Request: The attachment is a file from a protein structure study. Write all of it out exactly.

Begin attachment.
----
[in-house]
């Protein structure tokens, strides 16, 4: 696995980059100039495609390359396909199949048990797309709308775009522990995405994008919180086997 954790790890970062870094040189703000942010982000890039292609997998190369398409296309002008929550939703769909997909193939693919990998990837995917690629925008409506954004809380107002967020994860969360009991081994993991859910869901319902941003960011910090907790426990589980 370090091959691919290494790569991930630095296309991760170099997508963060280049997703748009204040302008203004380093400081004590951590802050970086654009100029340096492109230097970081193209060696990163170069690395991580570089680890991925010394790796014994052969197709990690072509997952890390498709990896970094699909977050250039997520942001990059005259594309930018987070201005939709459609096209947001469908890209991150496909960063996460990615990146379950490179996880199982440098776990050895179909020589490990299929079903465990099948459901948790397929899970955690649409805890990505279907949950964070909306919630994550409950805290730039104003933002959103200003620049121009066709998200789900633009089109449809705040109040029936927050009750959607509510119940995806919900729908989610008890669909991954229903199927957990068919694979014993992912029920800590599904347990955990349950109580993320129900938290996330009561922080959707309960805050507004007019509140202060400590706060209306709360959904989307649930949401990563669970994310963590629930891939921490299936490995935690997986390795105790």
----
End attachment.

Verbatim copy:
[in-house]
């Protein structure tokens, strides 16, 4: 696995980059100039495609390359396909199949048990797309709308775009522990995405994008919180086997 954790790890970062870094040189703000942010982000890039292609997998190369398409296309002008929550939703769909997909193939693919990998990837995917690629925008409506954004809380107002967020994860969360009991081994993991859910869901319902941003960011910090907790426990589980 370090091959691919290494790569991930630095296309991760170099997508963060280049997703748009204040302008203004380093400081004590951590802050970086654009100029340096492109230097970081193209060696990163170069690395991580570089680890991925010394790796014994052969197709990690072509997952890390498709990896970094699909977050250039997520942001990059005259594309930018987070201005939709459609096209947001469908890209991150496909960063996460990615990146379950490179996880199982440098776990050895179909020589490990299929079903465990099948459901948790397929899970955690649409805890990505279907949950964070909306919630994550409950805290730039104003933002959103200003620049121009066709998200789900633009089109449809705040109040029936927050009750959607509510119940995806919900729908989610008890669909991954229903199927957990068919694979014993992912029920800590599904347990955990349950109580993320129900938290996330009561922080959707309960805050507004007019509140202060400590706060209306709360959904989307649930949401990563669970994310963590629930891939921490299936490995935690997986390795105790």